Each branch of Christianity deals with shame in a slightly different way.
Shame is one of the core sources of our misery. Shame is especially core for those who were raised in fundamentalist churches. If you were the child of an elder then multiply that by two. If you were the child of a preacher, then multiply by ten. Any situation where you have to look good is a situation that is rife with potential shame.
Shame is illustrated in the wonderful story of Eve, the serpent and Adam. After they had eaten of the fruit, they made clothing and hid themselves from God. They wanted to disappear. When you feel you want to disappear, or are angry that others are making you want to disappear, you are dealing with that age old issue of shame.
The apostle Paul, who claimed he had been one of the most obsessive Jewish leaders, keeping all of the strictest traditions, and who must have struggled with major shame, was the first to say Jesus took all our shame upon the cross, and shared with us his glory (the opposite of shame).
Each tradition has strengths and weaknesses.
In Pentecostal churches the strength is in physically feeling the love of God, rather than just having an intellectual understanding of God. But there is a strong temptation to hear special words from God. There is the feeling that if I have a special communion with God, then surely my shame has been diminished. I am important.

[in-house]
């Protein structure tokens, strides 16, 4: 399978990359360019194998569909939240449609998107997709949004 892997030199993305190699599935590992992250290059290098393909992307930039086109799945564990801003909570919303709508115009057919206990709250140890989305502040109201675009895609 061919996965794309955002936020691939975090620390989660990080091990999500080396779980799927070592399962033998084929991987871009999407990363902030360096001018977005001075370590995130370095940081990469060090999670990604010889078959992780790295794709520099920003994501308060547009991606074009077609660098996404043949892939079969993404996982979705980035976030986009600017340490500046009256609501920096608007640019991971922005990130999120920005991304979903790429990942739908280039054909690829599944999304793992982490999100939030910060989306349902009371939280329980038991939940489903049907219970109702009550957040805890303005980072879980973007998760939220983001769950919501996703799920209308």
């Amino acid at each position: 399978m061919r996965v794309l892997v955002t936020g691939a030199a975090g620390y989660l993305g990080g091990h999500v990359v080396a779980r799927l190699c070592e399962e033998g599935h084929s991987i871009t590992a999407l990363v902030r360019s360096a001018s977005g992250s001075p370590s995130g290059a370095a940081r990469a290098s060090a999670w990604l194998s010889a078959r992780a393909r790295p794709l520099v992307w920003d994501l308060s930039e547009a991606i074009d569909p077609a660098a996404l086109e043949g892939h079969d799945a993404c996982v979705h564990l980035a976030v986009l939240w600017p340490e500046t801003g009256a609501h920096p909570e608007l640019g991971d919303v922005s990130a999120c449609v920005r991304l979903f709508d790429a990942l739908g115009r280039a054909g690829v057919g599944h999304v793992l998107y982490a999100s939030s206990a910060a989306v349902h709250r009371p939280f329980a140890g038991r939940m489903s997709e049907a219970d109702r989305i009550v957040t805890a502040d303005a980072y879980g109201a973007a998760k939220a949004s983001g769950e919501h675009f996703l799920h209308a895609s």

In Calvinist churches there is an emphasis on having been chosen. God reveals to you if you are one of the chosen. If you are, then all your shame is taken away. God is worshiped as all powerful. Nothing can resist the power of God.
In Churches of Christ there is an emphasis on discovering all the laws for the church today. If the early worship services can be reproduced today, then we have passed the test that God has set before us. We have deciphered the code and we are the true children of God. All others are imposters.
In the Catholic tradition there are two avenues of dealing with shame. Either one relies on the fact that the Mother Church will preserve us, or one relies on the holiness of dedicating oneself to a discipline. If I can keep a vow or perform difficult rituals on a regular basis, then I must be holy and free of shame.
In the more liberal churches, there is an emphasis on doing good, and defending the defenseless, depending on which group is in vogue at the time.
In the more upper class churches there is an emphasis on being respectable.
But the great emphasis in almost all churches (especially the holiness churches) is in doing good, which can hardly be argued with. My only argument is that we tend to get the strong message to do good in order to deal with our shame. It doesn’t work. No matter how much good we do, we will still have our shame that we carry around.
This is one reason I don’t like the phrase: “Find peace inside yourself.” No. Inside myself I find shame. I am no different from Adam and Eve and all the others on the face of the earth. The apostle Paul appealed to God to take away his shame. If only we heard that from the pulpit.